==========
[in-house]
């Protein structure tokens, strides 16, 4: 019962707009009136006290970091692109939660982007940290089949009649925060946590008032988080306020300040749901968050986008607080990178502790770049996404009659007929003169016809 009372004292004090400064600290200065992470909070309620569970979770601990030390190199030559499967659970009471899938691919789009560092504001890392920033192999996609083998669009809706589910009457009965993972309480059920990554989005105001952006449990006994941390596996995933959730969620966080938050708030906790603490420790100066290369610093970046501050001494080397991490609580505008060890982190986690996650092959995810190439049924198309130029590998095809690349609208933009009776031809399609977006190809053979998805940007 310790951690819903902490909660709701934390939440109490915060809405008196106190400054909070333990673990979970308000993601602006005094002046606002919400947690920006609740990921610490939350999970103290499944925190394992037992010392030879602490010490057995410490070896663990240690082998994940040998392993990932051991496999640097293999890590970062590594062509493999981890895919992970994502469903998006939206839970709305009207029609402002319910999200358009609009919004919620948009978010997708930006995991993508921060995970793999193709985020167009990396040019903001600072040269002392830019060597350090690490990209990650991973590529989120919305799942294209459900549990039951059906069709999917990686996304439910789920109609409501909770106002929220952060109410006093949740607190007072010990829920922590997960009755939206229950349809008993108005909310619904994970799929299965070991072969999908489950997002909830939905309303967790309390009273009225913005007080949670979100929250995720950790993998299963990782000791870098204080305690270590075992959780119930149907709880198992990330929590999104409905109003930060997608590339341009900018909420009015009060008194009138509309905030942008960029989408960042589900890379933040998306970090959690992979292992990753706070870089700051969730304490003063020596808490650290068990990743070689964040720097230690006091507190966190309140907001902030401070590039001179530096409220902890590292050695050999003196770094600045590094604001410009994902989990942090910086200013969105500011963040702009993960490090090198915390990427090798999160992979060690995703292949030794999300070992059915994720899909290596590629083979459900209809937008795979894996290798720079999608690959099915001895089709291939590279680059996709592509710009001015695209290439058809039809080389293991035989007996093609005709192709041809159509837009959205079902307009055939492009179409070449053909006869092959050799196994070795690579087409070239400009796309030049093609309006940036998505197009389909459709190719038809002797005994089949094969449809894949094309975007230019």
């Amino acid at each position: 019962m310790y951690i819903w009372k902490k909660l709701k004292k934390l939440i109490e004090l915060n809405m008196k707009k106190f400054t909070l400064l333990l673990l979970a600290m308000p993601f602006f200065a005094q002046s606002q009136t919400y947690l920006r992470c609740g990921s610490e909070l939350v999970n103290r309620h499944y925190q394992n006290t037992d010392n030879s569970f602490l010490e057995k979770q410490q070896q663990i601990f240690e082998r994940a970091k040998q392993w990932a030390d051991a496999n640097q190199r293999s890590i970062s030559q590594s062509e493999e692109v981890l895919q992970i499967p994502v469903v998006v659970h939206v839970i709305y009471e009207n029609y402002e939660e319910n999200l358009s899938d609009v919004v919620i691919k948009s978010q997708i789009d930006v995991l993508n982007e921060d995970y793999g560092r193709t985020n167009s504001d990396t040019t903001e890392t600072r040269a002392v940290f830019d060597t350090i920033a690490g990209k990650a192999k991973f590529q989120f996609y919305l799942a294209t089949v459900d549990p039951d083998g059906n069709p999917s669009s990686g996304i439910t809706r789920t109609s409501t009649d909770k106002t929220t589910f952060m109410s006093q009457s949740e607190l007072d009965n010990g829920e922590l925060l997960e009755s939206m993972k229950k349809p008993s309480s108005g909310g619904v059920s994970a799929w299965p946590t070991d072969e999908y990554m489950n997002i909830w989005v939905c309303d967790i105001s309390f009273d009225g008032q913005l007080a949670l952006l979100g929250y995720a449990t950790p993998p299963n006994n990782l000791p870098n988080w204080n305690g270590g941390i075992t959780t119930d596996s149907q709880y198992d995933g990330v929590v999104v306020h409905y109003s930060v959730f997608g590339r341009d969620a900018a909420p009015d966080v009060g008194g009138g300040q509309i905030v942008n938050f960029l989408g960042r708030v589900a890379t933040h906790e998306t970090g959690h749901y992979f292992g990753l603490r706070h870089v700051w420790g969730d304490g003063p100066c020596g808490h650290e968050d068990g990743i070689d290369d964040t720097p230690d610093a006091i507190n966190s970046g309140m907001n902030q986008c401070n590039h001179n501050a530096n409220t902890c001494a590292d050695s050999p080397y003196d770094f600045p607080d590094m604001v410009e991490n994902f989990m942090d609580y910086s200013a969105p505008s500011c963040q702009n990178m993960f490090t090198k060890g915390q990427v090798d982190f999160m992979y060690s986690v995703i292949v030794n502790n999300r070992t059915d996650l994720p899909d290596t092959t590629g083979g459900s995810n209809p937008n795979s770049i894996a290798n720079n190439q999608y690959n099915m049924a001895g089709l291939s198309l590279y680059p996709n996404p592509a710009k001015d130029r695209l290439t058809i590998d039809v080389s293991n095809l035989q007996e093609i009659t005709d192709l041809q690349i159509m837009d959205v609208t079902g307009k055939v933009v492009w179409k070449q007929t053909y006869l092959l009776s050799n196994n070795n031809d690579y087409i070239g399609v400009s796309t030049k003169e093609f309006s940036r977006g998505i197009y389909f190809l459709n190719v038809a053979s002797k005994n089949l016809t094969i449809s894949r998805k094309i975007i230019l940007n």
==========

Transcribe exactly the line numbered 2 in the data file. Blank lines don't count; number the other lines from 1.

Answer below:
């Protein structure tokens, strides 16, 4: 019962707009009136006290970091692109939660982007940290089949009649925060946590008032988080306020300040749901968050986008607080990178502790770049996404009659007929003169016809 009372004292004090400064600290200065992470909070309620569970979770601990030390190199030559499967659970009471899938691919789009560092504001890392920033192999996609083998669009809706589910009457009965993972309480059920990554989005105001952006449990006994941390596996995933959730969620966080938050708030906790603490420790100066290369610093970046501050001494080397991490609580505008060890982190986690996650092959995810190439049924198309130029590998095809690349609208933009009776031809399609977006190809053979998805940007 310790951690819903902490909660709701934390939440109490915060809405008196106190400054909070333990673990979970308000993601602006005094002046606002919400947690920006609740990921610490939350999970103290499944925190394992037992010392030879602490010490057995410490070896663990240690082998994940040998392993990932051991496999640097293999890590970062590594062509493999981890895919992970994502469903998006939206839970709305009207029609402002319910999200358009609009919004919620948009978010997708930006995991993508921060995970793999193709985020167009990396040019903001600072040269002392830019060597350090690490990209990650991973590529989120919305799942294209459900549990039951059906069709999917990686996304439910789920109609409501909770106002929220952060109410006093949740607190007072010990829920922590997960009755939206229950349809008993108005909310619904994970799929299965070991072969999908489950997002909830939905309303967790309390009273009225913005007080949670979100929250995720950790993998299963990782000791870098204080305690270590075992959780119930149907709880198992990330929590999104409905109003930060997608590339341009900018909420009015009060008194009138509309905030942008960029989408960042589900890379933040998306970090959690992979292992990753706070870089700051969730304490003063020596808490650290068990990743070689964040720097230690006091507190966190309140907001902030401070590039001179530096409220902890590292050695050999003196770094600045590094604001410009994902989990942090910086200013969105500011963040702009993960490090090198915390990427090798999160992979060690995703292949030794999300070992059915994720899909290596590629083979459900209809937008795979894996290798720079999608690959099915001895089709291939590279680059996709592509710009001015695209290439058809039809080389293991035989007996093609005709192709041809159509837009959205079902307009055939492009179409070449053909006869092959050799196994070795690579087409070239400009796309030049093609309006940036998505197009389909459709190719038809002797005994089949094969449809894949094309975007230019």